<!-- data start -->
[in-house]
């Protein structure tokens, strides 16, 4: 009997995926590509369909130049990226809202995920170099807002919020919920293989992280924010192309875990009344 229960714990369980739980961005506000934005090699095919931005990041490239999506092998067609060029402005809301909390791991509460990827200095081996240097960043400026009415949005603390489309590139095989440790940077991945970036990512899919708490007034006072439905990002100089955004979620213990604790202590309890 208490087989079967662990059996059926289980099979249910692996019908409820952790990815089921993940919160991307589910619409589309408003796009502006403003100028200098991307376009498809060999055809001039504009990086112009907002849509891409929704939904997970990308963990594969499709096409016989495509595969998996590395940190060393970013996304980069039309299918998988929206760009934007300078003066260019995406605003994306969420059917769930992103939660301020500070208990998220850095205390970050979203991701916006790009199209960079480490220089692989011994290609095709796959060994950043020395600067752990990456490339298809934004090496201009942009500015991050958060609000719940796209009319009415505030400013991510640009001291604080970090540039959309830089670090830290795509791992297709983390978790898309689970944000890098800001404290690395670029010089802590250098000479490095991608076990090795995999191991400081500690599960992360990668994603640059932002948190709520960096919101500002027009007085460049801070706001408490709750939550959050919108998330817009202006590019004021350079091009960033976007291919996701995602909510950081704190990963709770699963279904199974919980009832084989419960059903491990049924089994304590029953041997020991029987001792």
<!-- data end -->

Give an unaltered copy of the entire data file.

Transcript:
[in-house]
């Protein structure tokens, strides 16, 4: 009997995926590509369909130049990226809202995920170099807002919020919920293989992280924010192309875990009344 229960714990369980739980961005506000934005090699095919931005990041490239999506092998067609060029402005809301909390791991509460990827200095081996240097960043400026009415949005603390489309590139095989440790940077991945970036990512899919708490007034006072439905990002100089955004979620213990604790202590309890 208490087989079967662990059996059926289980099979249910692996019908409820952790990815089921993940919160991307589910619409589309408003796009502006403003100028200098991307376009498809060999055809001039504009990086112009907002849509891409929704939904997970990308963990594969499709096409016989495509595969998996590395940190060393970013996304980069039309299918998988929206760009934007300078003066260019995406605003994306969420059917769930992103939660301020500070208990998220850095205390970050979203991701916006790009199209960079480490220089692989011994290609095709796959060994950043020395600067752990990456490339298809934004090496201009942009500015991050958060609000719940796209009319009415505030400013991510640009001291604080970090540039959309830089670090830290795509791992297709983390978790898309689970944000890098800001404290690395670029010089802590250098000479490095991608076990090795995999191991400081500690599960992360990668994603640059932002948190709520960096919101500002027009007085460049801070706001408490709750939550959050919108998330817009202006590019004021350079091009960033976007291919996701995602909510950081704190990963709770699963279904199974919980009832084989419960059903491990049924089994304590029953041997020991029987001792």